Originally Posted by TVV
Thank you for your responses.
Yes, the fuller is unusual, not sure what that would signify though.
Your passion about ethnographic arms is admirable and overall an asset to this forum. I am well aware of your hypothesis about Omani swords - after all, the whole discussion started in a 12-page thread for a sword I posted years ago. I am sure you are also aware that I am among the many members here who simply find that hypothesis factually incorrect. I do not expect you to change your position, but you should also understand that posting the same hypothesis over and over and over again will not make it true or make us accept it. Based on that, I will ask that we avoid the topic of your theory about the "battle" and "dance" swords here, as doing so will be entirely unproductive at this point.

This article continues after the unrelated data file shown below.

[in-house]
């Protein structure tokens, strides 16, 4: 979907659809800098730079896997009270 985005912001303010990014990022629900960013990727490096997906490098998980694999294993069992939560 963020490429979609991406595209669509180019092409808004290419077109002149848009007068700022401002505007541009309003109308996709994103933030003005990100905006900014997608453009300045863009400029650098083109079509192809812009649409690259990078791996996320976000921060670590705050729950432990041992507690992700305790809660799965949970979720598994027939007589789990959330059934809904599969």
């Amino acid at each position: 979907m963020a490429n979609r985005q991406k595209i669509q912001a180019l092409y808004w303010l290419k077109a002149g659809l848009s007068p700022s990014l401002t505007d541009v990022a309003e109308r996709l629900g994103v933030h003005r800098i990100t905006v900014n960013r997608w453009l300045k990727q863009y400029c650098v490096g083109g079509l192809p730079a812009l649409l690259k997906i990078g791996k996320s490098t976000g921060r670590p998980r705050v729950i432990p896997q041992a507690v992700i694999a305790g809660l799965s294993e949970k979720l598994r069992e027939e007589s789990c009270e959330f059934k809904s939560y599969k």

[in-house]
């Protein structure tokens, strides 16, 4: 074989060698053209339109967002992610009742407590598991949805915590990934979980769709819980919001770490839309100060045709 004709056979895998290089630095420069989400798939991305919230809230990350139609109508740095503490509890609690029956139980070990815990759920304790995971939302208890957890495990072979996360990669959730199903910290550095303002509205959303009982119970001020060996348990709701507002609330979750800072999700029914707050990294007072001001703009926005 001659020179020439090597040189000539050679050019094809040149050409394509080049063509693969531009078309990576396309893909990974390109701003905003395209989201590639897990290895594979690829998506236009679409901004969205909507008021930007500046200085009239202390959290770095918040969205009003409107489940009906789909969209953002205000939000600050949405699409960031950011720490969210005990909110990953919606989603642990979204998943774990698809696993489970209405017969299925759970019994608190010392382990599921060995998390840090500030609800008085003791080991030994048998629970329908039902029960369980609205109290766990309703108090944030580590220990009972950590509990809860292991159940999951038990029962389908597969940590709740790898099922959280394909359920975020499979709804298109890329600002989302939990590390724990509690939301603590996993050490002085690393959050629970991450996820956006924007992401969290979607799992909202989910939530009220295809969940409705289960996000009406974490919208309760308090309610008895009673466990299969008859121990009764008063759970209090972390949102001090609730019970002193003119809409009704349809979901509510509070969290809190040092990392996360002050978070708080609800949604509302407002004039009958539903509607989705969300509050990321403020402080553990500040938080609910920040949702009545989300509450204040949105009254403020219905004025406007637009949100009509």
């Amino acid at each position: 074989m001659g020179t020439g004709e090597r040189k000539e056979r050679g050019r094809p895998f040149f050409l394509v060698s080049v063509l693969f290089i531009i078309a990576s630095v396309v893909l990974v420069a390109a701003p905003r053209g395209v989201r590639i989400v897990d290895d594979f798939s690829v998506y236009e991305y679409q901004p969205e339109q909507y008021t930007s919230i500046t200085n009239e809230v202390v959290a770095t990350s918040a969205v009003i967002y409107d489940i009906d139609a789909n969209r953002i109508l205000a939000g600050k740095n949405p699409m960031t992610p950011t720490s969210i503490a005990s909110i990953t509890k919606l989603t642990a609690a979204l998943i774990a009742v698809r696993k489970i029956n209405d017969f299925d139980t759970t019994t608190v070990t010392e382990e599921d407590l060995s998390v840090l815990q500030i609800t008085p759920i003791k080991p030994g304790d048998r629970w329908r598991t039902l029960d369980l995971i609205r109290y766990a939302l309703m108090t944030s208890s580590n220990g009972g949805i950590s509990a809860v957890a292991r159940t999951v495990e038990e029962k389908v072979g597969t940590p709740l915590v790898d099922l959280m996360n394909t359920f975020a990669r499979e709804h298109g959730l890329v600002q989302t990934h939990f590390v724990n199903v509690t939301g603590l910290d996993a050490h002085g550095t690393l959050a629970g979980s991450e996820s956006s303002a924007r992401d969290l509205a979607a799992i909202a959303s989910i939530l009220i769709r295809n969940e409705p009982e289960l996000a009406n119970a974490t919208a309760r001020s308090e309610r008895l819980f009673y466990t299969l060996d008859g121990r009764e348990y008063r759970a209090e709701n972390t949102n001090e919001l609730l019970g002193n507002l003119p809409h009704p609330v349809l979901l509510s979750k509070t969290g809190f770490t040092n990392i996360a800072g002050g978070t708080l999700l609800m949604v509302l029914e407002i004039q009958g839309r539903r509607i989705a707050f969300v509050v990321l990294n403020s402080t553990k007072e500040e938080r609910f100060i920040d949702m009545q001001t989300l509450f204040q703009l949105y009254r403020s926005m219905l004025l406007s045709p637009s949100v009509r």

Back to the subject of the sword in hand: everything is possible, including a marriage of hilt and blade. I am sure that there is such a practice in Oman, and to deny so would be na´ve. The blade is of a shape that fits the older Omani sword shape and not much else. Are you aware of any Indian, Persian or Central Asian swords that have short wide thin wootz blades that fit the measurements I gave above, because I cannot? The fact that it is made of wootz is also important in another manner. The crucible steel technology has been recreated in modern times, thanks to the effort of researchers and bladesmiths, some of whom are members here. Based on what I have seen, just knowing how to replicate the process does not make producing crucible steel easy or cheap, however. So in the worst possible case, this could be a marriage of an old hilt with an old blade from another Omani sword, though the pitch inside the hilt looks to have some age and the blade width fits the sword perfectly.